When did you last take time to lie back
to watch clouds
and hawks soar?
Copyright © 2017 by Diane LaSauce All Rights Reserved
Peony season ended yesterday with the last stems going home with market shoppers. Over 700 stems were harvested this year, despite crazy spring temperature swings.
I thought every blueberry flower was frozen during a late March freeze and I fully expected a ruined harvest. Behold, a few weeks ago fruit formed and swelled although I rarely saw a pollinator.
So begins another harvest challenge..wild birds appear to be especially hungry this spring and despite my efforts to foil winged and four-footed marauders, I regularly notice clever catbirds, robins, and one blasted squirrel climbing under the tulle, metallic ribbon, and whirligigs. “Ha!”they say. “On berries we will gorge!”
Now I will share images of what’s blooming here at Swallowtail Cottage this month.
Here at Swallowtail Cottage, in zone 7a, the first nesting season is now complete for the Carolina chickadees, Eastern bluebirds, and Northern cardinals. The three-week old cardinal chicks have found my feeders and entertain me with their antics. Sadly, one cardinal chick appears to have wing issues end I think it cannot fly. I shall monitor the situation as it visits the feeders and will contact the Wildlife Sanctuary for advice.
I regularly chase off the Brewer’s Blackbirds, cowbirds, and jays who invade my feeders and terrorize the new resident chicks. Tufted titmice continue their quiet routines, one Ruby-throated hummer visits the feeder frequently, House and Goldfinches continue to annoy me, Carolina Wrens are scarce, Brown Thrashers are beautiful and elegant, the occasional Chipping Sparrow makes an appearance, and my beloved Red bellied woodpeckers astound and delight. I envy their ability to fly, yet rejoice in the fact that I have arms, hands and fingers…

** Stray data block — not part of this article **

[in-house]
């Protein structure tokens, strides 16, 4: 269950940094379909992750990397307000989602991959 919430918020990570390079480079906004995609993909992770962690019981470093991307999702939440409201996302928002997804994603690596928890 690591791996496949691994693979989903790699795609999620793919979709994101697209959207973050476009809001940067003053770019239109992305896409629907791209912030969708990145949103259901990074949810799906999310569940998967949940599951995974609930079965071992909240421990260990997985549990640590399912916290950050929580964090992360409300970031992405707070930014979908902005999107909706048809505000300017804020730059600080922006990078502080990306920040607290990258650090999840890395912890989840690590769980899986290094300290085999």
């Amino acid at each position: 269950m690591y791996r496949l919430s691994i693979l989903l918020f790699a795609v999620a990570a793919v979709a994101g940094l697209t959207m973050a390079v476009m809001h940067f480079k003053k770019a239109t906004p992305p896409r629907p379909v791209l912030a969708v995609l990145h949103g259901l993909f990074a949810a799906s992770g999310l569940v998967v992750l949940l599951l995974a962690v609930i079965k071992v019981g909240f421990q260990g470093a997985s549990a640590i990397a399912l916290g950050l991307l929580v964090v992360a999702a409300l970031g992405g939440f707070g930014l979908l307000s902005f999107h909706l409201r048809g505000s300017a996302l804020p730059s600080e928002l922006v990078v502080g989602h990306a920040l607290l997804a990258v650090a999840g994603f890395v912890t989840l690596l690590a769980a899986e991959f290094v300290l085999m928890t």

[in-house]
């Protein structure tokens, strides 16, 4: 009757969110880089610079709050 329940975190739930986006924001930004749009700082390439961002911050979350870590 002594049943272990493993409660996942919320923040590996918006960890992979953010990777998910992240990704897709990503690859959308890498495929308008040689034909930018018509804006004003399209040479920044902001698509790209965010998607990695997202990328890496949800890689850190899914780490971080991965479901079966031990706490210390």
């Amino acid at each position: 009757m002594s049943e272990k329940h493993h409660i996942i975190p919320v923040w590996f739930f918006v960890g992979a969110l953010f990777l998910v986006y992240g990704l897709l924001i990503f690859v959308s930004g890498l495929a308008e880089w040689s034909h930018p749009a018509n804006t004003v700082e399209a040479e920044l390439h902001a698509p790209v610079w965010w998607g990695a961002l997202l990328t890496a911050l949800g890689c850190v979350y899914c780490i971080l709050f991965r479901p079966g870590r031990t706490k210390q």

Happy and bountiful spring to your, my followers. I always enjoy hearing from you.
PS. WordPress just informed me that this is my 200th post. Shall I continue or retire?
Copyright © 2017 by Diane LaSauce All Rights Reserved
“I never had any other desire so strong, and so like to covetousness, as that one which I have had always, that I might be master at last of a small house and a large garden.”
– Abraham Cowley, 1618-1667, English poet
If you are a homeowner, April not only brings spring flowers, but lots of chores…check out this link below…just click the photo:
Yesterday was the second time I mowed this month…and edged, and weeded. Sadly, it appears that I will be fighting wild violets again this year in the turf…Boo! Although violets (not the edible violas or Johnny Jump Ups) are pretty, they will spread rampantly and kill all turf in its path. I learned the hard way…last season. I am not a fan of turf, yet since I own 3000SF, it must be cared for. Since the use of chemicals is taboo here, one must be extra clever to stay ahead of undesirables that blow in and take root.
My neighbor’s field is awash with wild violets and the explosion of seeds manages to permeate my stand of thick cypress trees and attempts to conquer my tidy gardens. Last year I resorted to drastic steps. Did this fix the problem? One stroll into the turf last week, showed a healthy stand of the dastardly plants…all abloom and happy. Oh how lawn care products lie!